A deficiency of the pancreatic enzymes for digestion can result in a number of malabsorption syndromes. These enzymes play a major role in digesting carbohydrates, proteins and fats as well as certain fat-soluble vitamins. The pancreatic enzymes are also dependent and assisted by other digestive enzymes in the mouth, stomach and small intestine, as well as the action of additional substances like bile. Therefore a deficiency or the absence of pancreatic enzymes, as a result of impaired production, secretion or activity, will not result in a total disruption of nutrient absorption.
Causes of Pancreatic Enzyme Deficiency
Exocrine pancreatic insufficiency may be due to :
- Chronic pancreatitis, and acute pancreatitis
- Cystic fibrosis
- Pancreatic resection (surgical removal)
- Pancreatic cancer
- Schwachman-Diamond syndrome
- John-Blizzard syndrome
- Pearson syndrome
However, the cause of the enzyme deficiency may not be rooted in the pancreas’ impaired production of digestive enzymes. The conditions below affects the release of all of the pancreatic digestive enzymes :
- Obstruction of the pancreatic duct in the event of pancreatic cancer may prevent the outflow of pancreatic enzymes from the pancreas.
- Gallstones (bile duct stones) may also impair the flow of pancreatic enzymes and often affects the outflow of bile as well.
- Less frequently, certain conditions may affect the factors that regulate the production and secretion of digestive enzymes – this include nerve disorders and diseases that affect the digestive hormones cholecystokinin (CCK) and secretin.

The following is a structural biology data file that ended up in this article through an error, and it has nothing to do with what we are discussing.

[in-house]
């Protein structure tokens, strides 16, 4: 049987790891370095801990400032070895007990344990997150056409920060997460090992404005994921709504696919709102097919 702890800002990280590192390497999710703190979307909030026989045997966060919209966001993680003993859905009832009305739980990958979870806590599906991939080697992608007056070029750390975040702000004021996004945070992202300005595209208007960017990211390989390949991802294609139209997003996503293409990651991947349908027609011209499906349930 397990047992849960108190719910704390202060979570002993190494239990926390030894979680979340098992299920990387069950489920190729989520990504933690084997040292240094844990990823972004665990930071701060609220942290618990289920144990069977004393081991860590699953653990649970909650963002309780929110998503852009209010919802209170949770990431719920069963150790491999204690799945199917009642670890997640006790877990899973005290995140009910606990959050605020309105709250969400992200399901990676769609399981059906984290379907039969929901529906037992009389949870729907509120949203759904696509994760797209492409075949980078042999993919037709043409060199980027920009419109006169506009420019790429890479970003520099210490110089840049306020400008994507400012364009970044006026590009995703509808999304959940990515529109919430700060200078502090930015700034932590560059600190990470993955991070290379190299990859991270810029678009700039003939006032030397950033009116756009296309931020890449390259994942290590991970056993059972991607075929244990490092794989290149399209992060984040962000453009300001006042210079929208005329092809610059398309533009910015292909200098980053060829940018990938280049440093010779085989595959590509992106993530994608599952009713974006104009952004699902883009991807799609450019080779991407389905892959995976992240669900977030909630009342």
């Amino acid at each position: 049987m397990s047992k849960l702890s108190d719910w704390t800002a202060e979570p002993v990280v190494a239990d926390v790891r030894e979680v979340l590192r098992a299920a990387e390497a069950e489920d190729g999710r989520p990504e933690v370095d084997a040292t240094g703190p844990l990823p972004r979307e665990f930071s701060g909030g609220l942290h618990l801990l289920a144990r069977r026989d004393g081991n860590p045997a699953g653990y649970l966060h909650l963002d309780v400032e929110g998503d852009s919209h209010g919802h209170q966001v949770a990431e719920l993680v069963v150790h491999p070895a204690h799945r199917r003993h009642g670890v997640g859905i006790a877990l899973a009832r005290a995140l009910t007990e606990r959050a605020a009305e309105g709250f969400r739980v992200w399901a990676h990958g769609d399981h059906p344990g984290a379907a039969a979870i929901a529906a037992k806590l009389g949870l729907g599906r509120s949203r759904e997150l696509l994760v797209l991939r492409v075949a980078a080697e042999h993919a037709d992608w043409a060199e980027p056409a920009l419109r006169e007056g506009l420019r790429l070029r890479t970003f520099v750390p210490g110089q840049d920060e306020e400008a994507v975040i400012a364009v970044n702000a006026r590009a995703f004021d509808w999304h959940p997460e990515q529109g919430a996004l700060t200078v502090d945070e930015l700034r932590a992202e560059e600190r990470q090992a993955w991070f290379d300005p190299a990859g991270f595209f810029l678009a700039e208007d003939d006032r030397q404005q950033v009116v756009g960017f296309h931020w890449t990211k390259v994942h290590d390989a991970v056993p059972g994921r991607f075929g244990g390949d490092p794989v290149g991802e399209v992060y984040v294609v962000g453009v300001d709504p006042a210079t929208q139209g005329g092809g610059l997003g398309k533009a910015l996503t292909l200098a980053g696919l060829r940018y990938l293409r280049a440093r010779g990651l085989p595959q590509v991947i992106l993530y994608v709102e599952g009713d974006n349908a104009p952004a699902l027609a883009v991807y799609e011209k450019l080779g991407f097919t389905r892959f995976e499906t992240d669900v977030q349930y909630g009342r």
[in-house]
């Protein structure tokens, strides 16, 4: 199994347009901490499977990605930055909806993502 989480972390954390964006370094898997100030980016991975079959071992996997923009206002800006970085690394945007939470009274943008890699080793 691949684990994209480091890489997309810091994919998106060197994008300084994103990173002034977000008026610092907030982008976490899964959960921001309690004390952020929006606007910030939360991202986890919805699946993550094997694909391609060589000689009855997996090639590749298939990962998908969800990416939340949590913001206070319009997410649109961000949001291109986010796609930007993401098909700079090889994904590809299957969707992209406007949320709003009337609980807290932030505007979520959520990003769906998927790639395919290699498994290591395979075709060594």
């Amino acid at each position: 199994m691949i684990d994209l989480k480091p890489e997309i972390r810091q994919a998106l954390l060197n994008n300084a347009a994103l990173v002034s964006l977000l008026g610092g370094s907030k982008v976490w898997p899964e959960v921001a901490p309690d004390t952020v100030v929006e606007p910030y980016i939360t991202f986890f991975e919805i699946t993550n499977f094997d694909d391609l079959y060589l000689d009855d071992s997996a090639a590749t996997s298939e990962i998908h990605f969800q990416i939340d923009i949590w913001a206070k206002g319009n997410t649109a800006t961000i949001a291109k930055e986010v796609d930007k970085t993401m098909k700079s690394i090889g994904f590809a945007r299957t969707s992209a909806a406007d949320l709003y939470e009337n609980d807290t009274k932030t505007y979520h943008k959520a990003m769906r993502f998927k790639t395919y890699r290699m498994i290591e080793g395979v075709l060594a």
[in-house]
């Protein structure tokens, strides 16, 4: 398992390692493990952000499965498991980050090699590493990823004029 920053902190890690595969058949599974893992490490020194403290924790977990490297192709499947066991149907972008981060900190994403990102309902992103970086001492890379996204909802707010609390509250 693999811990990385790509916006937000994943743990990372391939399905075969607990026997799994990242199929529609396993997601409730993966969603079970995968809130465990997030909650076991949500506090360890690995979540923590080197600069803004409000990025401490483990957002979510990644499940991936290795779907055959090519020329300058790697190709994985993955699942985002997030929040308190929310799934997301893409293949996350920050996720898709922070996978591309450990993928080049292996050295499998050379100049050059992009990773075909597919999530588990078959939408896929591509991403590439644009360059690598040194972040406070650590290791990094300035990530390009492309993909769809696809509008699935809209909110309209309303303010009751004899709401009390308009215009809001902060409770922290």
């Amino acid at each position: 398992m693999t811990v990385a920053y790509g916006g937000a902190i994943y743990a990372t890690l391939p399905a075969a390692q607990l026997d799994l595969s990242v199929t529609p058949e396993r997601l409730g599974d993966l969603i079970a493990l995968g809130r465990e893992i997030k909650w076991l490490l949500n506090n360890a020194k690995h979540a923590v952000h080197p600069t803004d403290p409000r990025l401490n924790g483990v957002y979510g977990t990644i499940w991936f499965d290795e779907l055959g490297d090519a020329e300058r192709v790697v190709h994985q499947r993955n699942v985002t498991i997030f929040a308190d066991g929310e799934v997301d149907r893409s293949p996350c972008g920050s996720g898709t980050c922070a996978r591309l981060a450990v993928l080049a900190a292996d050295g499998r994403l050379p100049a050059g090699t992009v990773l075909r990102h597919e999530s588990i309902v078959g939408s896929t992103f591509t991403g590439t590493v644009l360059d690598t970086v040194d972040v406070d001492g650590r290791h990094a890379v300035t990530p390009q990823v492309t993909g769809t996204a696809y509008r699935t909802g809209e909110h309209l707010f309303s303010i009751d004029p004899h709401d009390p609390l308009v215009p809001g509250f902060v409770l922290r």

Certain conditions may only affect a few of the pancreatic digestive enzymes. The enzymes are still present but are either not able to act or remain inactivated.
- The lack of or reduced secretion of bile as seen in cirrhosis may affect the action of the pancreatic enzymes that digest lipids. This can lead to vitamin deficiencies due to a malabsorption of the fat-soluble vitamins A, D, E and K.
- Excessive amounts of acid in the duodenum or increased duodenal acidity as seen in Zollinger-Ellison syndrome can impair the action of pancreatic lipase and also contribute to fat malabsorption.
- A congenital deficiency of the enzyme enterokinase which is responsible for activating trypsinogen into trypsin can lead to a protein malabsorption.
Signs and Symptoms of Pancreatic Enzyme Deficiency
A deficiency or inactivity of the pancreatic enzymes should be confirmed with appropriate laboratory tests. – refer ro pancreas enzyme tests. Certain signs and symptoms may be present but should not be used to conclusively diagnose this disorder.
- Steatorrhea – fats in the stool
- Creatorrhea – protein in the stool
- Bloating and gas
- Unintentional weight loss in addition to the signs and symptoms associated with the specific vitamin deficiencies associated with the malabsorption of fat-soluble vitamins.
Other signs and symptom may be related to the causes of the pancreatic enzyme deficiency or inactivity.
Pancreatic Function Tests
Assessing the exocrine activity of the pancreas can be done with a number of pancreatic function tests. This range of laboratory tests will require blood, stool and/or intestinal secretions to detect the presence of pancreatic digestive enzymes.
Malabsorption can be determined by testing the blood for deficiencies or the stool for the presence of nutrients that should have been digested and absorbed within the gut. However, this type of nutrient testing is not always indicative of pancreatic insufficiency and could be due to a host of other causes that result in malabsorption.